- Assist in determining equivalent means of compliance through mitigation techniques.
and Mitigation with these steps:
- Additional physical barriers (redundancy, additional systems)
- Human barriers
- Operational barriers
- Minimum risk condition
International and national regulations are entering into the force. As well as the IMO regulations on cyber security, there are a range of regulations on national and regional level. In addition to this further requirement that relate cyber security and data privacy, such as the EU GDPR. This means you should ensure up to date on specific national and regional requirements relevant for you.
Furthermore, there are commercial requirements which are important to follow to reduce financial risk and ensure you stay attractive for charterers.
Cyber Security Clause in Contracts
The inherent risk with increased automation is the increased exposure for vessels to cyber risk and hijackers. Incidents such as CMA CGM’s 2nd cyber-attack in September 2021, which saw the leak of a host of customer data and the threat of releasing a whole database, has highlighted the increased targeting of the shipping industry by cyber attackers3. This is the fourth of the world’s major shipping liners to fall victim to a cyber-attack:
• In 2017 APM-Maersk was hit by NotPetya cyber-attack causing losses of c.£300 million
• In 2018 COSCO was targeted by a ransomware attack shutting down many of its communication systems
• In 2020 Mediterranean Shipping Company was hit by malware causing an outage at its Geneva HQ
• In 2020 CMA CGM was hit by a ransomware attack4.
BIMCO published a Cyber Security Clause 2019 in June 2019 for inclusion in a variety of marine contracts. The section divides the parties’ individual cyber security obligations under the contract, as well as the actions each must take in the event of a breach. It is written in broad terms to make it easier to incorporate into charterparties and chains of charterparties on a back-to-back basis, ensuring that all parties to a voyage are bound by the same cyber duties.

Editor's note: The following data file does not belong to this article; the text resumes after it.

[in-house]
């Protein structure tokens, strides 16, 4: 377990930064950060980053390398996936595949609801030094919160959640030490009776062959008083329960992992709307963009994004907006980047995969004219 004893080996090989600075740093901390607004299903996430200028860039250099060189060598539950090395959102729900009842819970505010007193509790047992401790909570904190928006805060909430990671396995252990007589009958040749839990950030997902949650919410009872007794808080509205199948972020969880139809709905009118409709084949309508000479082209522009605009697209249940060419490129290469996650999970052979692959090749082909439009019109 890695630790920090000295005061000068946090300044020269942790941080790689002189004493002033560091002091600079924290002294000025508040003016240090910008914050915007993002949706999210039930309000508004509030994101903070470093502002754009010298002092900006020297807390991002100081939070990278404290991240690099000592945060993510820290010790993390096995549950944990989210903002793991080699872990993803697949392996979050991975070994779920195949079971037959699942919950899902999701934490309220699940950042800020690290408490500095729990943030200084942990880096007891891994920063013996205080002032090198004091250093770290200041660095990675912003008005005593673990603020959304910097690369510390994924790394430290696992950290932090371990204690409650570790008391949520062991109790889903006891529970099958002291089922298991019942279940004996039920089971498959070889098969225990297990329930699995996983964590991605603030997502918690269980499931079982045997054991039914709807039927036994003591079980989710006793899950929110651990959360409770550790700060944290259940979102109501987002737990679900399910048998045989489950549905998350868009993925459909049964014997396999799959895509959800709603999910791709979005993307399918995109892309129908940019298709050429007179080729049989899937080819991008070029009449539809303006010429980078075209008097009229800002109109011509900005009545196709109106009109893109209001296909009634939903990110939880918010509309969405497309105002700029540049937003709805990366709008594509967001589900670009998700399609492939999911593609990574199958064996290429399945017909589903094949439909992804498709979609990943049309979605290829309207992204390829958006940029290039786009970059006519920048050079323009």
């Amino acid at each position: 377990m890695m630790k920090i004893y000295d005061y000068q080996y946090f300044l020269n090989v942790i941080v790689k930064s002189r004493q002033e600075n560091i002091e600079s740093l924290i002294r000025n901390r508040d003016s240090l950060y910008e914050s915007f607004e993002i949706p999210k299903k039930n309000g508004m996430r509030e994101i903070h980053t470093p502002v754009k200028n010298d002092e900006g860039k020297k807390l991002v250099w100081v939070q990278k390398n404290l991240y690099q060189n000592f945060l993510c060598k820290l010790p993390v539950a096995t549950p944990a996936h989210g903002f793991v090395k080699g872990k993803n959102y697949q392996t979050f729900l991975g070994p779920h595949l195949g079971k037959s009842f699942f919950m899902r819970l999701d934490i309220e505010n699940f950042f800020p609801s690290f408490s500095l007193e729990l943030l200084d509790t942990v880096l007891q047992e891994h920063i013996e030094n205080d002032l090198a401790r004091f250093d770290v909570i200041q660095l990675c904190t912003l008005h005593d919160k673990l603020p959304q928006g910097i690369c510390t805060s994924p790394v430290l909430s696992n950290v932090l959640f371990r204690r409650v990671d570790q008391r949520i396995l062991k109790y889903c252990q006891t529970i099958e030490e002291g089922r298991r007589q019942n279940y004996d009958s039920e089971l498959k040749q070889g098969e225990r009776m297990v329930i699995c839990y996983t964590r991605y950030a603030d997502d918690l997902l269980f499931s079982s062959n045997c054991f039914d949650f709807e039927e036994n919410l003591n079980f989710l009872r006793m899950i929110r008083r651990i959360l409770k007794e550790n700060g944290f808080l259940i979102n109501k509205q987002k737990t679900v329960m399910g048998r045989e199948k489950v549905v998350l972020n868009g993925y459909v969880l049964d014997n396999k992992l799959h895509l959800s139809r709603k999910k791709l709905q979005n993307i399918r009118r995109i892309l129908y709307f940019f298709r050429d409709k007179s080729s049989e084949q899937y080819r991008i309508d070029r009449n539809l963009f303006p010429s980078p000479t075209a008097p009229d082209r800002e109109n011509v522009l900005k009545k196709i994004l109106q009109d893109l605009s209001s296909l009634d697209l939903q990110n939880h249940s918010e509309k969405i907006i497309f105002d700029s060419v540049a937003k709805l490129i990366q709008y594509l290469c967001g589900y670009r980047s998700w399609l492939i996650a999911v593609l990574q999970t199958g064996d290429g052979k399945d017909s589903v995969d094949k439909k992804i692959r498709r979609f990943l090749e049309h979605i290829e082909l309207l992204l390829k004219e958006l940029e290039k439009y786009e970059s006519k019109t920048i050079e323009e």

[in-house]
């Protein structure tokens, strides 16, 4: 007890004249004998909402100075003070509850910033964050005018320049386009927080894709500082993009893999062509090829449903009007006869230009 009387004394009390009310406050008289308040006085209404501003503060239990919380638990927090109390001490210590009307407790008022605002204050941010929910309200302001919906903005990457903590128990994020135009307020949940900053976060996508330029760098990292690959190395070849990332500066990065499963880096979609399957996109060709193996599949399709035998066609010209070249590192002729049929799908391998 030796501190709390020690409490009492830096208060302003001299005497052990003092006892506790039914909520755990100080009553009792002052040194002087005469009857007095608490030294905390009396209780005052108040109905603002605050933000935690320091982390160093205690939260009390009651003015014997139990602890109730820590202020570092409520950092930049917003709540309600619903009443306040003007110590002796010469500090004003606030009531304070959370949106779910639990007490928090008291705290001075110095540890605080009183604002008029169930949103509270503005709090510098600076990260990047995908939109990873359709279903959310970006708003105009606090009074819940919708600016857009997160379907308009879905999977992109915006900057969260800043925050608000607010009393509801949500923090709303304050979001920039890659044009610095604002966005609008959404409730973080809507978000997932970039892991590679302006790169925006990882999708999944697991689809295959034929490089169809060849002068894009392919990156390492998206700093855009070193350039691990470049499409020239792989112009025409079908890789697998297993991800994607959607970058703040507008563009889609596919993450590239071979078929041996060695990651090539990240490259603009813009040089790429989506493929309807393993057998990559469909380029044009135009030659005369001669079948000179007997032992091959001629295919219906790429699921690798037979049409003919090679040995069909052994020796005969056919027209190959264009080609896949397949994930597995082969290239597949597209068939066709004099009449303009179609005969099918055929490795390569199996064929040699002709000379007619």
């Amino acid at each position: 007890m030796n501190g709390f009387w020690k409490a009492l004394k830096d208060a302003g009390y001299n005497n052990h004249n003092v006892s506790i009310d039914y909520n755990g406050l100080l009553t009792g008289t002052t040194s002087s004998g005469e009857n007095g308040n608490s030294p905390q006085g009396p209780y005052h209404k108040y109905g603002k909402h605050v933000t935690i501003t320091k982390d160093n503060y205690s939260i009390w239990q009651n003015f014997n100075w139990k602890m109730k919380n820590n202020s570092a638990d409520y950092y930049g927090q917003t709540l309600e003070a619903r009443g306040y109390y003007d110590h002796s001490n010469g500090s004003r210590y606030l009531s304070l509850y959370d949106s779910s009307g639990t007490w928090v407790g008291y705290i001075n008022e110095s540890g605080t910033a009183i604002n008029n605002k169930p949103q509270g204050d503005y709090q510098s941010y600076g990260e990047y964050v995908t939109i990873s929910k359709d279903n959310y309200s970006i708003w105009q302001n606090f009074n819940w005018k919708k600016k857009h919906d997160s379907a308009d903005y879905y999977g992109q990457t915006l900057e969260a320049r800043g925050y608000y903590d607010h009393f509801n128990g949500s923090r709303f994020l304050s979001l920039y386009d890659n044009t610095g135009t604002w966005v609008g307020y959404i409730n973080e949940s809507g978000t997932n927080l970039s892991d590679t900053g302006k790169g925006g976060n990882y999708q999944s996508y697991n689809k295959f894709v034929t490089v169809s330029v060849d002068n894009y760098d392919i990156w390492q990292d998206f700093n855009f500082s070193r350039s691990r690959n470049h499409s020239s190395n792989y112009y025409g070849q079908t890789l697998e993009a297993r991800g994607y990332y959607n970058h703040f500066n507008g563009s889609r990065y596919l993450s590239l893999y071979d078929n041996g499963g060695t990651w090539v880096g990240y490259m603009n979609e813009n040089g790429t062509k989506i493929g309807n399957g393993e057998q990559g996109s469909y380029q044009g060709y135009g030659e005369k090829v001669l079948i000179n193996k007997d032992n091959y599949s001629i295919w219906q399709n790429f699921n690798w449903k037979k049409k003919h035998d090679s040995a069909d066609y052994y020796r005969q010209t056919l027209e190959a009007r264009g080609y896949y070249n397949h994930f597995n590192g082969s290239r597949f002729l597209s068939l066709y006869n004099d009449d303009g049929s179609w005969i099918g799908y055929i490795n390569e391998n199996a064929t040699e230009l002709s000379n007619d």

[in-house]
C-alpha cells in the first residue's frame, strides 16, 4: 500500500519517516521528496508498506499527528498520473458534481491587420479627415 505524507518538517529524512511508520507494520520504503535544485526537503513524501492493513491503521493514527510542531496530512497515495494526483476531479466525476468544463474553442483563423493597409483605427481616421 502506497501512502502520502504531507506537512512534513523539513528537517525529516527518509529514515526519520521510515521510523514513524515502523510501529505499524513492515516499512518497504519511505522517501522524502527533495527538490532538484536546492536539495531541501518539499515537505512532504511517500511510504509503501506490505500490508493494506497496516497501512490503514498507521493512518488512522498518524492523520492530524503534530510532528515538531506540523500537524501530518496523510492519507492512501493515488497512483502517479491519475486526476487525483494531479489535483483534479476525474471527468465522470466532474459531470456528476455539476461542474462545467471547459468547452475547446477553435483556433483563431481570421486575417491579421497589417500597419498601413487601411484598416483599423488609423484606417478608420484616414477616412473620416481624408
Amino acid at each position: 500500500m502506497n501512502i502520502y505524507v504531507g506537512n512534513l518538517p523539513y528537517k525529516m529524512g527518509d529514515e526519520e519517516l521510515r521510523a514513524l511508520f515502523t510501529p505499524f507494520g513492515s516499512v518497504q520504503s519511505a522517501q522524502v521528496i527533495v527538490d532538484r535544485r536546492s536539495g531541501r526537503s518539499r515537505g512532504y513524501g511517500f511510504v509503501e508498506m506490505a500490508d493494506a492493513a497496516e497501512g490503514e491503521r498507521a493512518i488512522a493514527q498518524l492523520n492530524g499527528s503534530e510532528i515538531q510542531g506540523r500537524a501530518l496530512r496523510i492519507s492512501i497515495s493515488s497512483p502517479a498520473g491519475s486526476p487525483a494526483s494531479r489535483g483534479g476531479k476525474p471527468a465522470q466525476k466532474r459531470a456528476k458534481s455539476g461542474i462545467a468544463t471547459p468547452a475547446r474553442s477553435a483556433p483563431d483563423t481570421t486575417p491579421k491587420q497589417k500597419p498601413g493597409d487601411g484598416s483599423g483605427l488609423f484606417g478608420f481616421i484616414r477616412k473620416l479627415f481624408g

Poor cyber security is often due to a lack of awareness of the risks. The BIMCO Cyber Security Clause fulfils three important functions: The first is to raise awareness of the risk; the second is to provide a mechanism for ensuring that the parties have in place procedures and systems to help minimize the risk of a cyber incident happening in the first place; and the third is to ensure that the parties mitigate and resolve the effects of an incident when it occurs, while also cooperating to assist each other.
Cyber insurance is becoming increasingly specialized, and underwriters are expecting greater (and clear) evidence that shipowners are investing in and deploying cyber security processes and technology before agreeing to give any cyber risk coverage.
Responding to these problems and defending marine assets from rising threats would necessitate investments in secure architectures and protective technologies, as well as the knowledge needed to integrate new systems and teach management and employees who are unfamiliar with cyber risk defense. Elevating cyber to a higher priority alongside safety is thus a critical step for the shipping industry, and the challenge now will be to strike the correct cost-benefit balance.
The first cyber-specific task allocation clause is the BIMCO clause. It’s unclear whether the industry will adopt it, but it’s an important step toward ensuring that shipowners understand their operating obligations in the case of a cyber-attack.